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“My Visa Application Was Denied, I Decided to Go Anyway”

Interpreting, Experiencing, and Contesting Visa Policies and the (Im)mobility Regime in Algeria

Farida Souiah

This article explores the ways people targeted by restrictive migration and mobility policies in Algeria experience, interpret, and contest them. It focuses on the perspective of harragas, literally “those who burn” the borders. In the Maghrebi dialects, this is notably how people leaving without documentation are referred to. It reflects the fact that they do not respect the mandatory steps for legal departure. Also, they figuratively “burn” their papers to avoid deportation once in Europe. Drawing on qualitative fieldwork, this article outlines the complex and ambiguous attitudes toward the legal mobility regime of those it aims to exclude: compliance, deception, delegitimization, and defiance. It contributes to debates about human experiences of borders and inequality in mobility regimes. It helps deepen knowledge on why restrictive migration and mobility policies fail and are often counterproductive, encouraging the undocumented migration they were meant to deter.

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Marie Jaisson

demandes incessantes et pressantes finirent par agacer le directeur du BIT qui était très réservé vis-à-vis de projets gouvernés par une conception sociologique très critique quant à l’usage des statistiques. Sous l’empire de la déception, Duprat reprocha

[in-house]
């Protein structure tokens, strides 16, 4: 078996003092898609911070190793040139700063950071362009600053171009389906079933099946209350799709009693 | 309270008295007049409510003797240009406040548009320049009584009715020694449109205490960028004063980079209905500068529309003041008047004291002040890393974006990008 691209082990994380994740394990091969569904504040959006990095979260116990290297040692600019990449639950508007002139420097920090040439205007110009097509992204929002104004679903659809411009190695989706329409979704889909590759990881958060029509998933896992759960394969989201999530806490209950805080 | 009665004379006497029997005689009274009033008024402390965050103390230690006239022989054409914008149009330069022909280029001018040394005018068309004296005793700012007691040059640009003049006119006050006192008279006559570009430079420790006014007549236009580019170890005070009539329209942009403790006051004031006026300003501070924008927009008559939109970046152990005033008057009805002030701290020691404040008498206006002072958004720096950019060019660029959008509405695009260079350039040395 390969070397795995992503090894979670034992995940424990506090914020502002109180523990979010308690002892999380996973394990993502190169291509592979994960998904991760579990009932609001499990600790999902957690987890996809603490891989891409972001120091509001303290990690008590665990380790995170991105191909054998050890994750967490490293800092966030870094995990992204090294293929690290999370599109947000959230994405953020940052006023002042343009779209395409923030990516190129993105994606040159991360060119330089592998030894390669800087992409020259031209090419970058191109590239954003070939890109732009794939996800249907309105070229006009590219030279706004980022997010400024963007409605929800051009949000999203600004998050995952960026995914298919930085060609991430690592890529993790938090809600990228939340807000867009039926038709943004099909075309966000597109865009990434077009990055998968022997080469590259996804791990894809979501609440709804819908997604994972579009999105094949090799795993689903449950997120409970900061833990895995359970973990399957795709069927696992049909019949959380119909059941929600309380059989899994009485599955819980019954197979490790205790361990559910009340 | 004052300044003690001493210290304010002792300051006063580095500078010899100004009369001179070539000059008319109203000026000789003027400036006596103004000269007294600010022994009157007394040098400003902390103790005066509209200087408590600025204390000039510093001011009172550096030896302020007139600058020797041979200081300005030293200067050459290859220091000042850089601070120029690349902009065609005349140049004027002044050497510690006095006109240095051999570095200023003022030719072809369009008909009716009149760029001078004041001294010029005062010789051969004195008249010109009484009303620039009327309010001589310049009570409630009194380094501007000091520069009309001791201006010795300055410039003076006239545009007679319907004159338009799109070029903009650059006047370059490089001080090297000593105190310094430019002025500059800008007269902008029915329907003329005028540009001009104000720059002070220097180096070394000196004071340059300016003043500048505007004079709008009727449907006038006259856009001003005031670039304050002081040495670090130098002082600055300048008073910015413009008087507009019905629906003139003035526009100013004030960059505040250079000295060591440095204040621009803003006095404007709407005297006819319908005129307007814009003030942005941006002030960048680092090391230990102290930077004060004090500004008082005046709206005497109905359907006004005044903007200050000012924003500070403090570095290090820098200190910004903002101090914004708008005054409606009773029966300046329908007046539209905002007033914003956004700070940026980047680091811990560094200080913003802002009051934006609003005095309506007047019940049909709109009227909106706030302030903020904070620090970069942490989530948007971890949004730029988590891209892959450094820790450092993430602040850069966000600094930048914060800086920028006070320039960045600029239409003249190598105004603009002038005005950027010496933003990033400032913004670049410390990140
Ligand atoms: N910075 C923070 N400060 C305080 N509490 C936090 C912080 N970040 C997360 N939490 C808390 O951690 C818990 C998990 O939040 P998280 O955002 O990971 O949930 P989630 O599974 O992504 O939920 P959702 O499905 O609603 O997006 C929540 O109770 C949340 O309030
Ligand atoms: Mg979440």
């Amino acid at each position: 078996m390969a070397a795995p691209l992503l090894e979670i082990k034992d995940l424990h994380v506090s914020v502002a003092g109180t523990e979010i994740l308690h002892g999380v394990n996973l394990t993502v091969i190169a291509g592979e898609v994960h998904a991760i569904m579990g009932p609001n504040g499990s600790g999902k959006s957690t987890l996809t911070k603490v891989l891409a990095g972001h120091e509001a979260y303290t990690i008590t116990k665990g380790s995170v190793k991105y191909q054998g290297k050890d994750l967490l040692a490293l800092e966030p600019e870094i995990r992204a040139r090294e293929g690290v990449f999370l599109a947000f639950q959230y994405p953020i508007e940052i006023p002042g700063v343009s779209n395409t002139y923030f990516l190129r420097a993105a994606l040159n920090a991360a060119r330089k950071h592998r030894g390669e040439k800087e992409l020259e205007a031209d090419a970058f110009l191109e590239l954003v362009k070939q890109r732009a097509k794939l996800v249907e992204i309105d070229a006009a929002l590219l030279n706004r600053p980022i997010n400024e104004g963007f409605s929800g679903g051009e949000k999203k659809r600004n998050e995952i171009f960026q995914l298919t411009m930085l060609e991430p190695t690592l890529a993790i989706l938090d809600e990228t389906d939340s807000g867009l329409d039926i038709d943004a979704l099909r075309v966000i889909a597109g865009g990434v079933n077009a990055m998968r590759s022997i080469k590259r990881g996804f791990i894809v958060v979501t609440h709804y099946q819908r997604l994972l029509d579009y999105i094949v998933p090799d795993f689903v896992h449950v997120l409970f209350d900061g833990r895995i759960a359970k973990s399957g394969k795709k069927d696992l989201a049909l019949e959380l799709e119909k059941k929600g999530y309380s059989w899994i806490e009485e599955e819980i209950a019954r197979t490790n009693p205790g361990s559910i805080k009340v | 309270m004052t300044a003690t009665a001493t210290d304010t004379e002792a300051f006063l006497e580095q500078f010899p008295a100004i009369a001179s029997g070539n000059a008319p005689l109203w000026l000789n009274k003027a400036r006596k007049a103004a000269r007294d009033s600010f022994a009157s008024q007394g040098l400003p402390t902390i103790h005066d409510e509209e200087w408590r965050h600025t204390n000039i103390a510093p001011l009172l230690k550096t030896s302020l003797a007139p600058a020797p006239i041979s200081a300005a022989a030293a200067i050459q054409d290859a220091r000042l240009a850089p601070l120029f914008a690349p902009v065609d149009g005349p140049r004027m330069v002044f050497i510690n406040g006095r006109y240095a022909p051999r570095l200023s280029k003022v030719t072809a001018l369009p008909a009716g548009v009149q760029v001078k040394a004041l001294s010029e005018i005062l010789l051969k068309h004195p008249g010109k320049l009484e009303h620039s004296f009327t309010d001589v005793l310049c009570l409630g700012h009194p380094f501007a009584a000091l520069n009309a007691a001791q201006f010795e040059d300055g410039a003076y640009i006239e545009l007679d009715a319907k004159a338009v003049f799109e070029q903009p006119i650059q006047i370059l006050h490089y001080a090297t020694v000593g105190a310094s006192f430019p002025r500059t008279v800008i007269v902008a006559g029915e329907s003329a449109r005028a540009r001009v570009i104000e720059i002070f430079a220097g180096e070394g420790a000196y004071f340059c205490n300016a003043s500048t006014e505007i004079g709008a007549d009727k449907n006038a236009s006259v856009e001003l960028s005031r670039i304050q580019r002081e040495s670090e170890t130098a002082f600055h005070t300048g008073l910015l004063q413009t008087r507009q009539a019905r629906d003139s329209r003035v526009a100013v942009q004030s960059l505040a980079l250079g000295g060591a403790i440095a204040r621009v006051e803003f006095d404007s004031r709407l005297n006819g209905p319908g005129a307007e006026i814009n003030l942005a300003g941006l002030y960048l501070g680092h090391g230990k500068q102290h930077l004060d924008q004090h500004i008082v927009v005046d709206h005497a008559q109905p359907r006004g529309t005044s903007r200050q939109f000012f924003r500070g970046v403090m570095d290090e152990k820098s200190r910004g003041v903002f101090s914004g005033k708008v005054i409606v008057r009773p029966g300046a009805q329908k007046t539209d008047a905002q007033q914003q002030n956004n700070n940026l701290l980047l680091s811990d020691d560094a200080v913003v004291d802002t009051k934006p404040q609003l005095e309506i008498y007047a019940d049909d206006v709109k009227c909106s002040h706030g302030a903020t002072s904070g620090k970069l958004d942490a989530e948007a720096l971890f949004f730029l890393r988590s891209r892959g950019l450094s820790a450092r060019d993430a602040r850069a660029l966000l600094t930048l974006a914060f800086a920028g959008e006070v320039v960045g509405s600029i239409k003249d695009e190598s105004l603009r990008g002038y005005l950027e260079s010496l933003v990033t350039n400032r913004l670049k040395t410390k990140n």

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Marcel Mauss

Abimelech, the Philistine of Guerar, the deception he had already committed against the Pharaoh, which was to pass on 6 Sara, his sister and wife, as his sister. viii From the Hittites of Hebron, Abraham bought the burial land for himself and Sara at the

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Laurent J.G. van der Maesen

capitalism. But according Joseph Stiglitz, this expression of the faith in the liberal democracy and market economies—already articulated by Francis Fukuyama—got stuck on the rocks: “we are now experiencing the political consequences of this grand deception

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Hospitality

A Timeless Measure of Who We Are?

Elena Isayev

Athenians resisted in Euripides’ Children of Heracles (l.257–258). Athens is praised for its refusal to give in to deception, by luring the children away from the protective sanctuary of Zeus, at the suggestion of the Argives, who wanted the suppliants